u′′(𝔠t)𝔠a  =  R β Et[u′′(Γ t+1ct+1)Γ t+1cm Rt+1 ]
      t             ′′            m t+1
         =  R β Et[u (Γ t+1ct+1)Rc t+1 ]
     𝔠a  =  R β Et[u′′(Γ t+1ct+1)Rcm  ]∕u ′′(𝔠t)                 (97)
      t                          t+1
and the marginal propensity to consume at the beginning of the period is obtained from the marginal propensity to have consumed by noting that, if we define 𝔪 (a) = 𝔠(a) - a  ,
     c  =  𝔪  - a
 a           a
𝔠 +  1  =  𝔪
which, together with the chain rule 𝔠a = cm 𝔪a  , yields the MPC from
 m  a           a
c (𝔠 +  1) =   𝔠
       cm  =   𝔠a∕(1 + 𝔠a)
and we call the vector of MPC’s at the ⃗mt  gridpoints ⃗κt  .

G The Terminal/Limiting Consumption Function

For any set of parameter values that satisfy the conditions required for convergence, the problem can be solved by setting the terminal consumption function to cT(m ) = m  and constructing {cT- 1,cT-2,...} by time iteration (a method that will converge to c(m )  by standard theorems). But cT(m ) = m  is very far from the final converged consumption rule c(m )  ,45 and thus many periods of iteration will likely be required to obtain a candidate rule that even remotely resembles the converged function.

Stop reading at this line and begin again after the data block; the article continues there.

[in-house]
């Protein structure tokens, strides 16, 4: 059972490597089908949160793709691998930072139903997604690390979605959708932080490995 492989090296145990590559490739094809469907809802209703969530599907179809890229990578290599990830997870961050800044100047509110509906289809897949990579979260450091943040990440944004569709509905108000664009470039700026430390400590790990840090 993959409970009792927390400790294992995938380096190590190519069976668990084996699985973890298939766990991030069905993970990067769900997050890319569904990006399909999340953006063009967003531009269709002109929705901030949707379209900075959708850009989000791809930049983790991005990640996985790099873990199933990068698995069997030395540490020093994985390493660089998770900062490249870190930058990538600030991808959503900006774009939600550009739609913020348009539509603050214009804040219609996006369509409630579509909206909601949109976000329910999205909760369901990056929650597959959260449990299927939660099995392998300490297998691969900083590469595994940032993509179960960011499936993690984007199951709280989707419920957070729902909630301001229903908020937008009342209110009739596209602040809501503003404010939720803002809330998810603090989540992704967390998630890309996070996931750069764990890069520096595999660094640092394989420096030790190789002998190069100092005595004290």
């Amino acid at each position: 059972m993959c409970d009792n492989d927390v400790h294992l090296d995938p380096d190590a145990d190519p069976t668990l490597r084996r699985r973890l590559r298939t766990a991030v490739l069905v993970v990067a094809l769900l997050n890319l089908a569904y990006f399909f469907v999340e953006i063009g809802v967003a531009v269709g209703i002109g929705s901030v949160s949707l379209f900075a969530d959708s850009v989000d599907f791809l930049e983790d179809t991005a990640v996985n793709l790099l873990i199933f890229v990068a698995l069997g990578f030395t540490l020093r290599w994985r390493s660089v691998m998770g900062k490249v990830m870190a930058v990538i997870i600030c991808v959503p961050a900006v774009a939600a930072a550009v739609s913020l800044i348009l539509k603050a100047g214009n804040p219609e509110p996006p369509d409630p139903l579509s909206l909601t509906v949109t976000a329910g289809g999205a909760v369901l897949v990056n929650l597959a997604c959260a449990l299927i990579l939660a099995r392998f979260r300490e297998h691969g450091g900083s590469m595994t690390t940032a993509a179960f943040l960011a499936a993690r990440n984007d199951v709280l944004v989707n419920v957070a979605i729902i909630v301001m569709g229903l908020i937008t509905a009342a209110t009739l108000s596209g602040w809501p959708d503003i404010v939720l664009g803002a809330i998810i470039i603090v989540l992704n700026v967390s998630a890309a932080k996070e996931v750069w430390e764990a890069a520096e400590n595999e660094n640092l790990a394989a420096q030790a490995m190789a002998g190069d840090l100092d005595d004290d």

A natural alternative choice for the terminal consumption rule is the solution to the perfect foresight liquidity constrained problem, to which the model’s solution converges (under specified parametric restrictions) as all forms of uncertainty approach zero (as discussed in the main text). But a difficulty with this idea is that the perfect foresight liquidity constrained solution is ‘kinked:’ The slope of the consumption function changes discretely at the points {m1  ,m2 ,...}
   #    # . This is a practical problem because it rules out the use of derivatives of the consumption function in the approximate representation of c(m )  , thereby preventing the enormous increase in efficiency obtainable from a higher-order approximation.